It may have taken three years, but series star Lindsey Morgan finally stepped behind the camera to direct an episode of The 100.

Wednesday's episode, "The Queen's Gambit," marks the actress's directorial debut, something that she's been inspired to do ever since she saw her former costar Henry Ian Cusick direct an episode back in season 4 of The CW's post-apocalyptic drama.

"I remember being really impressed by his savviness and his creative ambition to take that on," Morgan tells EW. "We had a female director that I really enjoyed working with, Mairzee Almas, and she told me that I could do it. At that time I didn't believe I could, I didn't think I had the prowess in me, but I did have the spark in the sense of this would be such a cool new challenge. I'd love to learn as much as I can about it and we'll see."

The 100
Credit: Dean Buscher/The CW

For the next two seasons, Morgan shadowed directors. "One was a new mom and I would ask her about her advice on her career and how she does it all," Morgan says. "I was like, 'How do you have a newborn and are directing episodic television?' And she was just like, 'You've just got to do it and anything is possible.' And I shadowed Amanda Tapping also who was an actress and then became a director. Those female figures really stuck out to me like, wow, if they could do it, I could do it."

Having successful female director role models helped give Morgan the confidence she needed to finally put herself out there. "The women before me have all done this and done phenomenal work, and I too could follow in their footsteps," she says. "But I was slow. It took me about three years until I really worked up the courage to vie for one of the slots in the season."

That's why the actor believes it's a "necessity" to have more female directors get opportunities in TV and film, so others like her can see that it's possible for them to step behind the camera.

"It's incredibly rare," she says of seeing female directors on set. "But I always appreciated as an actress having a female director or female perspective in the room, because I felt like they understood me as an actor and as an actress and my emotional process a bit more. They approach directing a little bit different than the male counterparts which, you know, maybe because I'm a female myself, I resonated with. Each male and female have their assets that they bring but film is a mirror to our lives and our world, and I have so much female energy and perspective and influence in my life and I want to bring that also to the screen more."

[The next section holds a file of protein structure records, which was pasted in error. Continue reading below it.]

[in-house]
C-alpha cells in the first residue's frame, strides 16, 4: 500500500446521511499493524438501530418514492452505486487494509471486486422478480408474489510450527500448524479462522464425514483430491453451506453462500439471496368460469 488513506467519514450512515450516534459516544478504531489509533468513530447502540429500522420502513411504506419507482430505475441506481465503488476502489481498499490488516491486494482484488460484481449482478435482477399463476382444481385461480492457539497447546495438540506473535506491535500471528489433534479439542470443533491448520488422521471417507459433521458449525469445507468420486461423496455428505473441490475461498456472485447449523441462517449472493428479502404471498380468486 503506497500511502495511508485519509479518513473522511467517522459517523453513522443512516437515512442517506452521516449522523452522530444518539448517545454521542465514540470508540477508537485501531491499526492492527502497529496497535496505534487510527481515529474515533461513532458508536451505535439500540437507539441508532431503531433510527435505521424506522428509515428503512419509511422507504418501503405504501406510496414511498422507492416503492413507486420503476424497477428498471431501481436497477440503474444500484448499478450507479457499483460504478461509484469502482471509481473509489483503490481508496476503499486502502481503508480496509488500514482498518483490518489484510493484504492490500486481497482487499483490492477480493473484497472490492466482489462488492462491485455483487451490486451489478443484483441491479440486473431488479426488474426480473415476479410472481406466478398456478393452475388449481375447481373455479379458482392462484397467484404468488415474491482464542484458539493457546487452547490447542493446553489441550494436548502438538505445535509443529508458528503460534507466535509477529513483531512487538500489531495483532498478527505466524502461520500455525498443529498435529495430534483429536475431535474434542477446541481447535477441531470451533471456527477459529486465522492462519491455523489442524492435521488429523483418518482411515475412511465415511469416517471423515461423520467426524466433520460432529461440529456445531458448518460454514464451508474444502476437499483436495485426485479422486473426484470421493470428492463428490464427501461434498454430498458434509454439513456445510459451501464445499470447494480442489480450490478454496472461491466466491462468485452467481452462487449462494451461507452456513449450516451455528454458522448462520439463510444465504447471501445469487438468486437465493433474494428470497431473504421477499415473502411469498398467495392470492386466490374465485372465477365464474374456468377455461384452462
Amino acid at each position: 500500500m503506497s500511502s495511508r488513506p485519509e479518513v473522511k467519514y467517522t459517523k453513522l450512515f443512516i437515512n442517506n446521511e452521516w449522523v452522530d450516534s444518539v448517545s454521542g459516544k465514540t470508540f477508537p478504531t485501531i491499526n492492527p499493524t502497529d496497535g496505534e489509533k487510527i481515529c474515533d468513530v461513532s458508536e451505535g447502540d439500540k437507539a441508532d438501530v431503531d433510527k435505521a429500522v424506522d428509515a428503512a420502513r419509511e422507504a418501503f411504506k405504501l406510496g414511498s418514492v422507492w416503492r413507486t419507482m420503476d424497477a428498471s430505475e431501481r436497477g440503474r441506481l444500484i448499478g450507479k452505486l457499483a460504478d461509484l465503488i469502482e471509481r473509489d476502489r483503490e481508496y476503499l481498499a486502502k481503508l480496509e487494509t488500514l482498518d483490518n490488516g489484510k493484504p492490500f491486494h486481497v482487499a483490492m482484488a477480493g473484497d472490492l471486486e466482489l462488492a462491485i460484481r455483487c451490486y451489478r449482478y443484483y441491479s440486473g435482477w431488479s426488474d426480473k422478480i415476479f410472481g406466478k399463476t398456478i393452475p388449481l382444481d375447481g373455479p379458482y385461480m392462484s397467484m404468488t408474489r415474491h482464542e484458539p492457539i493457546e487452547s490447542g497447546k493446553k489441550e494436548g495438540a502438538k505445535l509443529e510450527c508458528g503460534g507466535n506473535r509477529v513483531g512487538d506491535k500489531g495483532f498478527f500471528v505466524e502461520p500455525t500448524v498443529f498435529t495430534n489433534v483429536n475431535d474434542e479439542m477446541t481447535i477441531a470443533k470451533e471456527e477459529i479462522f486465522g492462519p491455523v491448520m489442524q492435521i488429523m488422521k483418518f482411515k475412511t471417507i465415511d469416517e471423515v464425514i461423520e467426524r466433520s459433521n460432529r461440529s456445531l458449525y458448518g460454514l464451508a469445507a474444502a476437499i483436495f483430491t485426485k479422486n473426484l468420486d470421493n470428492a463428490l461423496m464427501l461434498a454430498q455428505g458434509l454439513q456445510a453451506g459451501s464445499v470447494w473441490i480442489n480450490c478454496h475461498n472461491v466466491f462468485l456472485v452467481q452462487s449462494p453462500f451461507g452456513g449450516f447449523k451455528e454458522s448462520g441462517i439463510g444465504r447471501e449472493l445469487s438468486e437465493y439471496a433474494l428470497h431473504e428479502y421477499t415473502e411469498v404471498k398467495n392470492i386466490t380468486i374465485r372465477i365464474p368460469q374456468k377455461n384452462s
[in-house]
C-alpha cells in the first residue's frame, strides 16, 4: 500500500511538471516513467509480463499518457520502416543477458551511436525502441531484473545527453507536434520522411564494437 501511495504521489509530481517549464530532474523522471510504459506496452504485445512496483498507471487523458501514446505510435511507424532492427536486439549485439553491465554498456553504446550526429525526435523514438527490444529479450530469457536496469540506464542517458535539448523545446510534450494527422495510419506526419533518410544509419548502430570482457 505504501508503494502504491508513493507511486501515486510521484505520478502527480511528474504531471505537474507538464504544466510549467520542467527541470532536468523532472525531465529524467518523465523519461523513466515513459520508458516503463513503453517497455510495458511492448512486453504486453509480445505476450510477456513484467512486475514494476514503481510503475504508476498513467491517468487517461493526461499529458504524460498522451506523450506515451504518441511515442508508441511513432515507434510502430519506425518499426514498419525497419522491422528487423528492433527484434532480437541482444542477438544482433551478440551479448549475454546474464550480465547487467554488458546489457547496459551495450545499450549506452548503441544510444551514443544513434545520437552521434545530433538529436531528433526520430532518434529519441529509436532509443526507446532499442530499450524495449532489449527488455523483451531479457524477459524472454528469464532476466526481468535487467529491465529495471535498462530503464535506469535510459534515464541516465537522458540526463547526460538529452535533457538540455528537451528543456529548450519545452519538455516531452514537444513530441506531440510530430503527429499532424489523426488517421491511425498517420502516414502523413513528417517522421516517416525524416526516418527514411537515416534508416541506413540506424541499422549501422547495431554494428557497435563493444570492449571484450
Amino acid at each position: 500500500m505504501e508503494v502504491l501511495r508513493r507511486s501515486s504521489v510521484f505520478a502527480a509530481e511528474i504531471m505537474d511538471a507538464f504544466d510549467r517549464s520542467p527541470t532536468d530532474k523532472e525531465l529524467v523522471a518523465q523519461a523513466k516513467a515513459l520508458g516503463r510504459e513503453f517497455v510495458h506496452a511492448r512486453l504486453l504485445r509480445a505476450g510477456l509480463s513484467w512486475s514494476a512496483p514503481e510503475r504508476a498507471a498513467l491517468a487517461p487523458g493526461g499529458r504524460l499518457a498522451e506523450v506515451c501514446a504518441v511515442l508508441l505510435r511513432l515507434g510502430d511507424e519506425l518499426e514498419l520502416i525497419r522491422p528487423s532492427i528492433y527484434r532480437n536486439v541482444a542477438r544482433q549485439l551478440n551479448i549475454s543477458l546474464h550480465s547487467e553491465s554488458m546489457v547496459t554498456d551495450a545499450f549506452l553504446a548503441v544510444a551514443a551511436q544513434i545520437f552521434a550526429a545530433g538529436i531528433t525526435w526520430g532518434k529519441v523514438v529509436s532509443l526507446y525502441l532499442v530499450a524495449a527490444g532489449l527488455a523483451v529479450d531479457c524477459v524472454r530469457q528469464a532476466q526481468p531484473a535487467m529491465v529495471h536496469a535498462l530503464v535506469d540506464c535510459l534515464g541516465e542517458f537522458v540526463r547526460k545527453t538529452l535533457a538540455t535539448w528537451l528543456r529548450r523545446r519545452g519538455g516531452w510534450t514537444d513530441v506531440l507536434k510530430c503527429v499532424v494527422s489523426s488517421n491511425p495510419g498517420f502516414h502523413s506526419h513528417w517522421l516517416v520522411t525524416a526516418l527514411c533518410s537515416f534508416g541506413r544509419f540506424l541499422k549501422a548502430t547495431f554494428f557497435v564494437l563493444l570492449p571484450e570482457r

And now that Morgan has directed her first TV episode, she's proud of how she was able to adapt no matter what challenges were thrown her way.

"Directing felt a lot like sailing a ship, and you have your course and you know the weather and you planned everything and you brought snacks. You really plotted your trajectory," she says with a laugh. "And then you're in the sea, and a storm comes, or a shark, or someone gets bitten by a jellyfish! And you just have to constantly adapt to the new situation at hand and adjust your sails to whatever comes. With every episode and every film set, there are challenges or obstacles and for me, it was things I didn't ever see coming, I didn't plan for, but I'd have to adjust on the fly and adapt and try to make every new decision an opportunity to make the overall project better. But it was tough because I'm a planner, so I definitely had to work on my spontaneity and resourcefulness."

The 100 airs Wednesdays at 8 p.m. on The CW.

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The 100

After a nuclear apocalypse, a group of people who have been living in space return to Earth—and quickly learn they’re not alone.

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